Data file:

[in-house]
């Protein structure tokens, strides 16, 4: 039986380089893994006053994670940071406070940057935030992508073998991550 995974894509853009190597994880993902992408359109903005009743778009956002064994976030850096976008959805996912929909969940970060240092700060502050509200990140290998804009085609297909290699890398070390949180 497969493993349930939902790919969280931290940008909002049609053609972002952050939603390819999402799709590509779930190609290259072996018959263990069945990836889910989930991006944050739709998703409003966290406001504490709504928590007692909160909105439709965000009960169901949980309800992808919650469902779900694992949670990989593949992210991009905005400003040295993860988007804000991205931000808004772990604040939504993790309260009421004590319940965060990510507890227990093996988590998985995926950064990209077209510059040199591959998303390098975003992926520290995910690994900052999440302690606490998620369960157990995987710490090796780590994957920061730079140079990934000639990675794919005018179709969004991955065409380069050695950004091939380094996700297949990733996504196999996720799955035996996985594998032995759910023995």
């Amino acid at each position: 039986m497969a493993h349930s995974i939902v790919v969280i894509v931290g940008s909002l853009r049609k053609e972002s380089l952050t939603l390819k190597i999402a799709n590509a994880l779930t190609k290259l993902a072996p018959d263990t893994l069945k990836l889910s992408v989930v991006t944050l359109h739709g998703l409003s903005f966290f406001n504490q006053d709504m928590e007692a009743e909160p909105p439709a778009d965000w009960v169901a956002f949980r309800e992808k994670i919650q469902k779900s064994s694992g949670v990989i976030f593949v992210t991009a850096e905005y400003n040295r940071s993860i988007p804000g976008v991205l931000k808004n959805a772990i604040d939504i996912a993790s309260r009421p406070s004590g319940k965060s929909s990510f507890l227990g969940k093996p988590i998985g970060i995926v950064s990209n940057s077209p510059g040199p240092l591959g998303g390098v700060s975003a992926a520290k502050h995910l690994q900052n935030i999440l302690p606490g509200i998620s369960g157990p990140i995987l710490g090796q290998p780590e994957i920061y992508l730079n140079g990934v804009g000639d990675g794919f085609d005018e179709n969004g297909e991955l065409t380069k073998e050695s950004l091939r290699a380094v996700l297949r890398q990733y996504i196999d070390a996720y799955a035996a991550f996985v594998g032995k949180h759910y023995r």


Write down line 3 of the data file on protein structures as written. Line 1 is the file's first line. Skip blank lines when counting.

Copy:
């Amino acid at each position: 039986m497969a493993h349930s995974i939902v790919v969280i894509v931290g940008s909002l853009r049609k053609e972002s380089l952050t939603l390819k190597i999402a799709n590509a994880l779930t190609k290259l993902a072996p018959d263990t893994l069945k990836l889910s992408v989930v991006t944050l359109h739709g998703l409003s903005f966290f406001n504490q006053d709504m928590e007692a009743e909160p909105p439709a778009d965000w009960v169901a956002f949980r309800e992808k994670i919650q469902k779900s064994s694992g949670v990989i976030f593949v992210t991009a850096e905005y400003n040295r940071s993860i988007p804000g976008v991205l931000k808004n959805a772990i604040d939504i996912a993790s309260r009421p406070s004590g319940k965060s929909s990510f507890l227990g969940k093996p988590i998985g970060i995926v950064s990209n940057s077209p510059g040199p240092l591959g998303g390098v700060s975003a992926a520290k502050h995910l690994q900052n935030i999440l302690p606490g509200i998620s369960g157990p990140i995987l710490g090796q290998p780590e994957i920061y992508l730079n140079g990934v804009g000639d990675g794919f085609d005018e179709n969004g297909e991955l065409t380069k073998e050695s950004l091939r290699a380094v996700l297949r890398q990733y996504i196999d070390a996720y799955a035996a991550f996985v594998g032995k949180h759910y023995r």